By Richard Gambino
In May 2012, scientists dated the oldest musical instruments ever found — flutes carved from bird bone and mammoth tusk — in a cave in southern Germany as being from 40,000 to 45,000 years old. People in every civilization, past and present, made or makes and appreciates music. I watch folks who eagerly come to pop, folk, jazz and classical music concerts on the East End — a nice number and variety of concerts from spring to autumn — and it’s clear they are moved, as I am, when the music is good.
But what is this being “moved,” and what does it say about us? What has evolutionary natural selection developed in us that accounts for music being so important that we spend so much time listening to it and spend so much money on concerts and recordings? Is music only a trivial artificial phenomenon — “auditory cheesecake” as Harvard psychologist Stephen Pinker terms it? Or is it something natural and essential to our lives? I “go nuts” when deprived of good music, but I don’t go nuts from not eating cheesecake. And Neanderthals did not make music and went extinct some 30,000 years ago, suggesting the possibility that music gave our species some important survival advantages.
Some have speculated that music’s evolutionary advantage for our ancestors was to bring numbers of them into a larger social life — larger groups of humans being better able to survive and flourish vis a vis the challenges presented by nature, and by groups of other humans. But this begs the question of why humans enjoyed (and enjoy) music and so gathered (and gather) in groups to hear it.
I believe good music is a creative distillation of the tones and moods, melodies and harmonies, tempos and rhythms (and the varieties, degrees, tensions and contrasts within all of these) we experience (solo and in groups) as life, translated into intense, concentrated inventions of imagination so powerful that they touch the life force deep in us and move our human spirit(s) as jolts of electricity move our bodies. Paradoxically, this most abstract of all the arts, music, moves us more than all others — people do not move their bodies, not to mention their souls, by dancing, tapping their feet, swaying, humming, singing, etc, to painting or sculpture, or even to poetry, except to the extent that some poems contain rhythms, tempos, tones and other musical characteristics. In fact, I believe sometime Sag Harbor resident Billy Joel was on to something when he said, music “is an explosive expression of humanity.”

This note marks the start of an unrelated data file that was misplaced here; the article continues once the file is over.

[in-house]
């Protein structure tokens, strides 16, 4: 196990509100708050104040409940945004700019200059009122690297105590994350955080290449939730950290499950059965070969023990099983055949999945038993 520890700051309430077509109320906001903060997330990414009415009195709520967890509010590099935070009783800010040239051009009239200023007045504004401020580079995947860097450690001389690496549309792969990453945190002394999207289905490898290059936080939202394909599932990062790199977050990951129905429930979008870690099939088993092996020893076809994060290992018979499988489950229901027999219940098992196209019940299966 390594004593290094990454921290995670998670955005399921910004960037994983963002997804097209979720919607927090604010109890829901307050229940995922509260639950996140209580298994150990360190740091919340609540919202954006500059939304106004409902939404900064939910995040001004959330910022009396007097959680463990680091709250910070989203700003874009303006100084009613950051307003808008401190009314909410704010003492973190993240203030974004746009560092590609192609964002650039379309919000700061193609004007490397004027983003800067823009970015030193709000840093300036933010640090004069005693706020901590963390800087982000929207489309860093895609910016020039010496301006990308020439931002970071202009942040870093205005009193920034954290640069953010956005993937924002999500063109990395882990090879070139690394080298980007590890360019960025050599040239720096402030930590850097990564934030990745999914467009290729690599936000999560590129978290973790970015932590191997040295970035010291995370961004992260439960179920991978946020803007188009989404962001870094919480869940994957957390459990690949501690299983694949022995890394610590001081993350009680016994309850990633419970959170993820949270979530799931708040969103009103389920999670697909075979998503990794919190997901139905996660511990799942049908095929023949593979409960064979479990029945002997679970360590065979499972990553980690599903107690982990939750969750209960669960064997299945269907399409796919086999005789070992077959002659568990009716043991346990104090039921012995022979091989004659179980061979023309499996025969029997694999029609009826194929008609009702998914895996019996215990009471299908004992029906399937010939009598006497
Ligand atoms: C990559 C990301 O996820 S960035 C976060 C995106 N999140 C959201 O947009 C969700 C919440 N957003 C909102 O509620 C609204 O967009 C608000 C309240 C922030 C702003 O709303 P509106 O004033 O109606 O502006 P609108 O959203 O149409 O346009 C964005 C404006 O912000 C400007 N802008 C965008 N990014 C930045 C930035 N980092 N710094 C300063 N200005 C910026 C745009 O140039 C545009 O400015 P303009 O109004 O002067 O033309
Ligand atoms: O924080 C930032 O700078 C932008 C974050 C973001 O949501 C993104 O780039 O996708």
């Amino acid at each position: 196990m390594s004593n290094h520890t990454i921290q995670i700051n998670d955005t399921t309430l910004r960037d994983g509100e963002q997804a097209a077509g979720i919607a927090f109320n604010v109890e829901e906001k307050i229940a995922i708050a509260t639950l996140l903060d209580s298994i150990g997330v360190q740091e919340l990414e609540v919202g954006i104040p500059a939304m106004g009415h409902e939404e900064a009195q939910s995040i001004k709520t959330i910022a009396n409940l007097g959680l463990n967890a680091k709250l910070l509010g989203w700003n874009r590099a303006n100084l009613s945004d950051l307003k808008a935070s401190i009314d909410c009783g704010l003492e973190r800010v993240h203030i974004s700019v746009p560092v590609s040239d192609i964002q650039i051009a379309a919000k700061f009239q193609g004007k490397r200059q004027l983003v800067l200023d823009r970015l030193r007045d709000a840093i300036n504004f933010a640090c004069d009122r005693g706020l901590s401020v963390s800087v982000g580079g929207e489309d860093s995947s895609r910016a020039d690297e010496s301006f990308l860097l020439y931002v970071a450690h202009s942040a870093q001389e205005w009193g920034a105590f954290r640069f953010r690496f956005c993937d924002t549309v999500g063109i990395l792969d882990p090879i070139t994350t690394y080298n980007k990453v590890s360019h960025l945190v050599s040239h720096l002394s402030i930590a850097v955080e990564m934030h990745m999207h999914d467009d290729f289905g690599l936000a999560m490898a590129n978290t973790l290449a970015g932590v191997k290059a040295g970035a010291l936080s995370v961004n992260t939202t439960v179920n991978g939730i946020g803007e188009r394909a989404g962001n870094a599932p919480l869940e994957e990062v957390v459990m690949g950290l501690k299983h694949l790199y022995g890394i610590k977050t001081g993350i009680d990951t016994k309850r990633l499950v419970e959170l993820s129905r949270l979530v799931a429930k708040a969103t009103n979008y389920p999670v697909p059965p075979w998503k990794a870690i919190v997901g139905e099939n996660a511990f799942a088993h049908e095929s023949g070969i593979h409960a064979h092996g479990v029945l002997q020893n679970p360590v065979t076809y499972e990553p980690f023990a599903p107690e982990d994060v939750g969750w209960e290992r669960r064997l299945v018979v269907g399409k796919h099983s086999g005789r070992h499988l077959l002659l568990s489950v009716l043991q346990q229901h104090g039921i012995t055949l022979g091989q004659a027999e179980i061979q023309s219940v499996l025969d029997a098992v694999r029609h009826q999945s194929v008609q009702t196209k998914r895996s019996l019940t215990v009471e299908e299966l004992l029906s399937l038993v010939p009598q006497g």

Music gives us as individuals and in groups the survival advantage of a way to deal with stresses. It also takes us through human experiences, joyful, sad, exhilarating, fast, slow, etc, to gain from the experience. (A process called “catharsis.”) But it does far more. Music also helps us, and indeed sometimes drives us, to reorganize, revitalize, re-energize, develop, and evolve the power deep in us not only to deal with life but also to thrive in the face of all of life’s challenges, and thus to grow into greater beings. Attempts at music that fail in all this we call “bad,” “boring,” “dull” music. And, as with life’s energy in general, music can be wasted on junk, e.g., lifeless music, or perversely channeled, e.g., into misogyny in some rap music, or into much worse, e.g., the Nazi German anthem, “The Horst-Wessel Song.”
Music’s ability to renew us, revitalize us, and to drive our growth is, I believe, a great advantage given to us through natural selection — i.e., music developed in us an ability to create in ourselves great positive organized force to live and to thrive as human beings.
So, to paraphrase Shakespeare, if music be the food of life, play on!
RICHARD GAMBINO salutes conductor Riccardo Muti who this month brought the Chicago Symphony Orchestra to a Chicago jail for 12 to 18 year old males, where attempted suicides are almost daily occurrences. The orchestra played Bach and Beethoven, and then its musicians helped the young inmates compose rap music about their lives.